Nerve stimulation device for IBD implanted in Melb man

By Mansi Gandhi
Wednesday, 13 December, 2023

Nerve stimulation device for IBD implanted in Melb man

Australia has among the highest incidence of Crohn’s disease in the world, with around 100,000 people currently living with Crohn’s disease or ulcerative colitis1.

The disease is often diagnosed in people between the ages of 20 and 30, at a time when they are trying to study, enter the workforce or commence families.

There is no cure currently available for Crohn’s disease, but a new clinical study hopes to improve the lives of people impacted by the disease — many of whom are at the mercy of life-long drug therapies to manage symptoms.

Around 80% of all people with Crohn’s disease eventually need surgery to remove inflamed sections of their bowel if drug treatments stop being effective. However, the disease recurs in the majority of cases.

Now, a new medical device from the Bionics Institute has been implanted in a Melbourne father during surgery at the Austin Hospital to kickstart the body’s natural anti-inflammatory mechanisms to treat Crohn’s disease.

The device, the size of a thumbnail, attaches to the vagus nerve in the abdomen. The vagus nerve controls many functions in the body, such as digestion, heart rate and the immune system. The device is made up of tiny electrodes that stimulate the vagus nerve to trigger the body’s natural defences and prevent inflammation from damaging the gut.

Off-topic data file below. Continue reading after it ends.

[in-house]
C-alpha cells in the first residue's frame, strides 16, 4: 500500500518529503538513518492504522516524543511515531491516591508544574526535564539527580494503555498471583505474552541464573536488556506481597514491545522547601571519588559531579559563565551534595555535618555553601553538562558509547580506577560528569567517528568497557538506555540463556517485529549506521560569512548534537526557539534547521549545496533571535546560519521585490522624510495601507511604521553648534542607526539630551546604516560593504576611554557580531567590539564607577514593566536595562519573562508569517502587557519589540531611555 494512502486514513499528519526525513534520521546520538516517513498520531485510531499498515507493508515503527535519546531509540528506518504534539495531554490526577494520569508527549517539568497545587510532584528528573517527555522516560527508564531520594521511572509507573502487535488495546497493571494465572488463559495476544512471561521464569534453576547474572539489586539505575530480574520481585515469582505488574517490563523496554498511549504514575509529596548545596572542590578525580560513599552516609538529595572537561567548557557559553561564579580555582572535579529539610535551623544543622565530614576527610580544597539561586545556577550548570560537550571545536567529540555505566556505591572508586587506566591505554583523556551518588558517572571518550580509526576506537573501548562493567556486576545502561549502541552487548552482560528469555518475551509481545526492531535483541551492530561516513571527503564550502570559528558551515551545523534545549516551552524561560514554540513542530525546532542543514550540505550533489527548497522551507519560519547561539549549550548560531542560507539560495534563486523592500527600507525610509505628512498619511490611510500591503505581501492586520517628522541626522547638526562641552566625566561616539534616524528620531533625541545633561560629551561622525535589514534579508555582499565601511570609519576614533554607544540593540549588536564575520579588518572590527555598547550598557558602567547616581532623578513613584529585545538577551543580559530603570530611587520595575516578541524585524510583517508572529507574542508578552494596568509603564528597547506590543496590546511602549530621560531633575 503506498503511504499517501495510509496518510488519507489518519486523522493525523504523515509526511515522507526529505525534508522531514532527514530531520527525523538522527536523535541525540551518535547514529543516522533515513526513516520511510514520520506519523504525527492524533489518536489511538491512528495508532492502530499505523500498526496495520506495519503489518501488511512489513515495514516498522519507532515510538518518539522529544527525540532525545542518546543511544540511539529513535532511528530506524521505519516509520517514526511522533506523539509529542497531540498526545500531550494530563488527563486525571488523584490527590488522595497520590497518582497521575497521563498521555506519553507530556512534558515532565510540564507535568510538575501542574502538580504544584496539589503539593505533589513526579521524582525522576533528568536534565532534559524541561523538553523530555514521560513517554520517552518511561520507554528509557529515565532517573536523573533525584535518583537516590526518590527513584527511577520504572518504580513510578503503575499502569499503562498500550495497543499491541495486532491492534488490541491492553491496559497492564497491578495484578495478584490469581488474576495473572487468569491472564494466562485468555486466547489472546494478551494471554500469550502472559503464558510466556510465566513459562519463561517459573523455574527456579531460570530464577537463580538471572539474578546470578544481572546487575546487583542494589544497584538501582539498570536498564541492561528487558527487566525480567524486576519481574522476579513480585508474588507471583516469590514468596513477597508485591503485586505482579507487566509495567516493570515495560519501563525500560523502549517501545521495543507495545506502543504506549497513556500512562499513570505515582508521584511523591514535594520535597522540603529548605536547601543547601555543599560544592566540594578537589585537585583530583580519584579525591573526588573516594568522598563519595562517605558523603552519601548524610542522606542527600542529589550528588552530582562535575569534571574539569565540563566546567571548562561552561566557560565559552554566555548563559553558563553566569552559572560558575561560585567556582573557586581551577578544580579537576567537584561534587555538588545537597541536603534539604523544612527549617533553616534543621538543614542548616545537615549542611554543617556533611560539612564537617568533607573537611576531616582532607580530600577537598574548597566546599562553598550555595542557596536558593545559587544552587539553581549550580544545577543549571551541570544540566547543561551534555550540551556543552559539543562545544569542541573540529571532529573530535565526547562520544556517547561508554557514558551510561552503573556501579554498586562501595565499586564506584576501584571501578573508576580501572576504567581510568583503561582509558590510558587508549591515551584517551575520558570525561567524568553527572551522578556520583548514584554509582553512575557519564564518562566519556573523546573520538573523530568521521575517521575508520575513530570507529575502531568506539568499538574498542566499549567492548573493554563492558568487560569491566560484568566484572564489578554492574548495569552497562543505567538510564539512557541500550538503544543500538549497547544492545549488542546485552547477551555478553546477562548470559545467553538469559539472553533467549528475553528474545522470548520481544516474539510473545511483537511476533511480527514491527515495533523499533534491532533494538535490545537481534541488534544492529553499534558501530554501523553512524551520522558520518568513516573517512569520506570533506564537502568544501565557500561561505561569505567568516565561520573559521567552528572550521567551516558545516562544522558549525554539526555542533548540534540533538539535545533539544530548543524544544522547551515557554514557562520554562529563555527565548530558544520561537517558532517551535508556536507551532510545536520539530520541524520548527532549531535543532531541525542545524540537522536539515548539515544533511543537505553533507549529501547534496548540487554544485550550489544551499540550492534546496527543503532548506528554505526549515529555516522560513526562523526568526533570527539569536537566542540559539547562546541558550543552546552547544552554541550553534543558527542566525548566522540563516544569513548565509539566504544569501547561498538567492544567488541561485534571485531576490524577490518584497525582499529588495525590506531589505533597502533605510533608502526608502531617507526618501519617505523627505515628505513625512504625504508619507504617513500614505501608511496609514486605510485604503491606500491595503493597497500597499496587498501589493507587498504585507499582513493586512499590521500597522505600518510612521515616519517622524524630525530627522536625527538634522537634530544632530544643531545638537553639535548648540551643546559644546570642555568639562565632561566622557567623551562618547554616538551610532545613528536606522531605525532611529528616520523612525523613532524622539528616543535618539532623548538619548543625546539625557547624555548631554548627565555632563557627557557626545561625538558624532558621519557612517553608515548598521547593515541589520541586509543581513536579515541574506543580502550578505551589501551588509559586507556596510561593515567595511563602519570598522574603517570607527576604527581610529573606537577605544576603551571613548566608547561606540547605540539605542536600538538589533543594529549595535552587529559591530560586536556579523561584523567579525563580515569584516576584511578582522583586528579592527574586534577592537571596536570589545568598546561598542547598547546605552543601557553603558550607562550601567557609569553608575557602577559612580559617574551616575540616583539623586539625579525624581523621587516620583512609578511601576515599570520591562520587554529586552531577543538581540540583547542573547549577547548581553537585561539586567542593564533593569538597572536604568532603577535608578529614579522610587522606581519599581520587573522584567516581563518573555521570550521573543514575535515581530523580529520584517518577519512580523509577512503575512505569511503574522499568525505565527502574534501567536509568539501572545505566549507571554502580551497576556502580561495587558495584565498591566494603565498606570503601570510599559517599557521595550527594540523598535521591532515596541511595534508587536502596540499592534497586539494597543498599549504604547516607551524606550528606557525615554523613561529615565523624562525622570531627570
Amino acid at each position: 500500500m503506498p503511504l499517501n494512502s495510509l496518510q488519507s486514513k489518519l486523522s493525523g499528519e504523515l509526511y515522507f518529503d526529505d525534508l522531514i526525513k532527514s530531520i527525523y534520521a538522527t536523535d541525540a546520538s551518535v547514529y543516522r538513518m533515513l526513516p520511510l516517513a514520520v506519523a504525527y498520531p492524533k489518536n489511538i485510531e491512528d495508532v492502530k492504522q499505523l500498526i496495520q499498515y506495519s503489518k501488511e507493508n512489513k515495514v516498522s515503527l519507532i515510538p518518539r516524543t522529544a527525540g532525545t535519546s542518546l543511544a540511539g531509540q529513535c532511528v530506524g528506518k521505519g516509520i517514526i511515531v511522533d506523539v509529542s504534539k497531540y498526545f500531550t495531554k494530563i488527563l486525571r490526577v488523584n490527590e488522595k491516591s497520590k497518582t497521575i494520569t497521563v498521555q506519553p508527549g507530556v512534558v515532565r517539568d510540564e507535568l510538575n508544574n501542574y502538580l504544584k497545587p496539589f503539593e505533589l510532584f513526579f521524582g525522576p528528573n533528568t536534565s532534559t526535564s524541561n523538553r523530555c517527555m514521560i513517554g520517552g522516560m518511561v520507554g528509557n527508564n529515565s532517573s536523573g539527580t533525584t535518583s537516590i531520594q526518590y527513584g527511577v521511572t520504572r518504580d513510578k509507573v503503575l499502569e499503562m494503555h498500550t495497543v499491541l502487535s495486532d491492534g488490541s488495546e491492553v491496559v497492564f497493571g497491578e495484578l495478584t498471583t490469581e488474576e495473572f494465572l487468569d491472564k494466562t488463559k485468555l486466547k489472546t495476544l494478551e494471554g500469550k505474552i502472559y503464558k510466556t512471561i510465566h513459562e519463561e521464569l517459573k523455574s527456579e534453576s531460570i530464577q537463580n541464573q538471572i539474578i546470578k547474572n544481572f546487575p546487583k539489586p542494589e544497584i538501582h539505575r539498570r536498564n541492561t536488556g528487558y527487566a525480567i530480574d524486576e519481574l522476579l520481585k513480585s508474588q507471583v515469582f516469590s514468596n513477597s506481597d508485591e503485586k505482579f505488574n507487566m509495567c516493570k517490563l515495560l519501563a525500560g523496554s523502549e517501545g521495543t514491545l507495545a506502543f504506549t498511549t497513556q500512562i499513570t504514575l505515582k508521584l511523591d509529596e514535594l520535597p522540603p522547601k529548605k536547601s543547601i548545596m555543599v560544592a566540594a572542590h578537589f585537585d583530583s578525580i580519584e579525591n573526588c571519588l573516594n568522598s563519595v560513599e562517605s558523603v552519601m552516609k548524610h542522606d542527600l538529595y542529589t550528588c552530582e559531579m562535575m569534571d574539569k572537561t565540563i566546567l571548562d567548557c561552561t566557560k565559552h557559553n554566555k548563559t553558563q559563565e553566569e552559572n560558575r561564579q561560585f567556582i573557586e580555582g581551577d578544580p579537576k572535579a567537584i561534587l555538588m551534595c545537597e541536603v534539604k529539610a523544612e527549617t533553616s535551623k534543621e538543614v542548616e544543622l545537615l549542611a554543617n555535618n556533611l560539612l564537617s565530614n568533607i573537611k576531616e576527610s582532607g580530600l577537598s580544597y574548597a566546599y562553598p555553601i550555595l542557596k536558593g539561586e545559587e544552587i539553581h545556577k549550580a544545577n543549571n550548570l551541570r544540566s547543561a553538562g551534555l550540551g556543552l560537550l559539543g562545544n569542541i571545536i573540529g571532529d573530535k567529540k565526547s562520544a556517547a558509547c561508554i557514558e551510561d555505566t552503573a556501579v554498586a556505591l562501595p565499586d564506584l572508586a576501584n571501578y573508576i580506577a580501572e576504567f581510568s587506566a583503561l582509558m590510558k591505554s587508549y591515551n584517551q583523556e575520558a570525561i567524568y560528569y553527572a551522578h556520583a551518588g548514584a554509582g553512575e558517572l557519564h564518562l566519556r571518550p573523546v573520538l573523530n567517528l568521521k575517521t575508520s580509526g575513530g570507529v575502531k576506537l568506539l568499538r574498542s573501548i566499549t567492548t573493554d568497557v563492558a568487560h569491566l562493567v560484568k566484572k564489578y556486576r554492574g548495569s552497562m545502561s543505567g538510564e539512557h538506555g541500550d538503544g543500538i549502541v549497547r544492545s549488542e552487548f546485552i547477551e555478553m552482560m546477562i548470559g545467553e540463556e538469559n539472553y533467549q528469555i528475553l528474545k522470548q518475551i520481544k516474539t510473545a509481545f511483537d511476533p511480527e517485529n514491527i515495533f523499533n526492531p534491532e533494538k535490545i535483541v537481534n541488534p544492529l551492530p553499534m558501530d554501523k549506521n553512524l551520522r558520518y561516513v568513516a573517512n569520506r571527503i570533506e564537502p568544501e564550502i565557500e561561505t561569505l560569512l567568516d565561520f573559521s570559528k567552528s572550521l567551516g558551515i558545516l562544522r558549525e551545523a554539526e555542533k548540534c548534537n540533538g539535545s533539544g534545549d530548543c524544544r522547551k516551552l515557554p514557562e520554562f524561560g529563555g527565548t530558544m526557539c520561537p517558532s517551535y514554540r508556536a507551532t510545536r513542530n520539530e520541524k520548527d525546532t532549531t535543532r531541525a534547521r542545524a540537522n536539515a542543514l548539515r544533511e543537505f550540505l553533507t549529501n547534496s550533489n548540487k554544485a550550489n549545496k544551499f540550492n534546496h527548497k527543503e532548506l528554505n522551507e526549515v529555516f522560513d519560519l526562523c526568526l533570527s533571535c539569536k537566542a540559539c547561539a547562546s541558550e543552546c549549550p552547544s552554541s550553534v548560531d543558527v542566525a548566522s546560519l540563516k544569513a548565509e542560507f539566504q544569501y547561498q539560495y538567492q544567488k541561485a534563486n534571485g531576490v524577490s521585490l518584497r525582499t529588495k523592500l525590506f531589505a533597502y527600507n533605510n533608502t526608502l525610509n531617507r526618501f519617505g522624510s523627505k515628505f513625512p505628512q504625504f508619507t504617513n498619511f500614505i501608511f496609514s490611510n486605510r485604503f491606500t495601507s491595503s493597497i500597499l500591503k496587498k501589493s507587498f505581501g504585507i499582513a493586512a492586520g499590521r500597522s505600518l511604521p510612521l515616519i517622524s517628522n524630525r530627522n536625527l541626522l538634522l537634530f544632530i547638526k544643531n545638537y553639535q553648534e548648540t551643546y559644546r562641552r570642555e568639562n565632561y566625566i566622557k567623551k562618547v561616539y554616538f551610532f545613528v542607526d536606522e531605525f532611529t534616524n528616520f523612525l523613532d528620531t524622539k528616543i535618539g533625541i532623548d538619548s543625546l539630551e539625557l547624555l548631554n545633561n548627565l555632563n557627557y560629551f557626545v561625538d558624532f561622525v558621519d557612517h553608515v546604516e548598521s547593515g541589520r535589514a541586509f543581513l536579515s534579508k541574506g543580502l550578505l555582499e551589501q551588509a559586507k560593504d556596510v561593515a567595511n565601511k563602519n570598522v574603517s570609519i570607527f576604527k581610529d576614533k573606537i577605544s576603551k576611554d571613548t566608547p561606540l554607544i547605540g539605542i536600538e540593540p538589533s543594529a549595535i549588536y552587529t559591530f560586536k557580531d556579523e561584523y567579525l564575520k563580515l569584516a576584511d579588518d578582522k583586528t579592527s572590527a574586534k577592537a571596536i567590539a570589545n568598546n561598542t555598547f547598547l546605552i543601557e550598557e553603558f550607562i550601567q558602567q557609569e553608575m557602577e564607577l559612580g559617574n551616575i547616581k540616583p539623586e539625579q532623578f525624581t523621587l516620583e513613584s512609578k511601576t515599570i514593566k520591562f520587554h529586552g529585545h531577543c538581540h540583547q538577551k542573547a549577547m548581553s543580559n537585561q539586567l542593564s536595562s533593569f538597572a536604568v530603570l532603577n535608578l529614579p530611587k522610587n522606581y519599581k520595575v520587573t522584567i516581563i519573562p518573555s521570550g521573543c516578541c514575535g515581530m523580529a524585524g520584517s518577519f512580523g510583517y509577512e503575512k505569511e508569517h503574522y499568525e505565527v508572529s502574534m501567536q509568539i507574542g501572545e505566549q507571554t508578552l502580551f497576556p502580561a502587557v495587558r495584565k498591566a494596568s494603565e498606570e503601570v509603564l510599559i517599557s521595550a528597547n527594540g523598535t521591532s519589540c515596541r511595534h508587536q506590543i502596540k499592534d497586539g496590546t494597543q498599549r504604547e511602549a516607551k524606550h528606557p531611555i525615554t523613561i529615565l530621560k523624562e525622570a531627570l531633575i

Image courtesy of The Bionics Institute.

The research, a collaboration between the Bionics Institute, The Florey, The University of Melbourne and The Austin, aims to show that the device can prevent the recurrence of Crohn’s disease at the surgical site, with the hope of allowing patients to continue their lives without the fear of further surgery and debilitating symptoms.

While other devices currently in clinical trials for inflammatory bowel disease are inserted at the neck level and can cause serious side effects, our device is inserted in the abdominal cavity, meaning that — critically — the heart and lungs are not affected when the device is switched on, according to the researchers.


Top image credit:

Related News

CSIRO partners to strengthen infectious disease response

Emerging and endemic infectious diseases in humans and animals pose a major challenge in the...

Screening tool for faster stroke detection

The smartphone tool, said to have an accuracy rating of 82% for detecting stroke, would not...

Eastern Health Blackburn reopens surgical hub

The project, to be completed in the next few months, will see two new surgical theatres added and...

  • All content Copyright © 2024 Westwick-Farrow Pty Ltd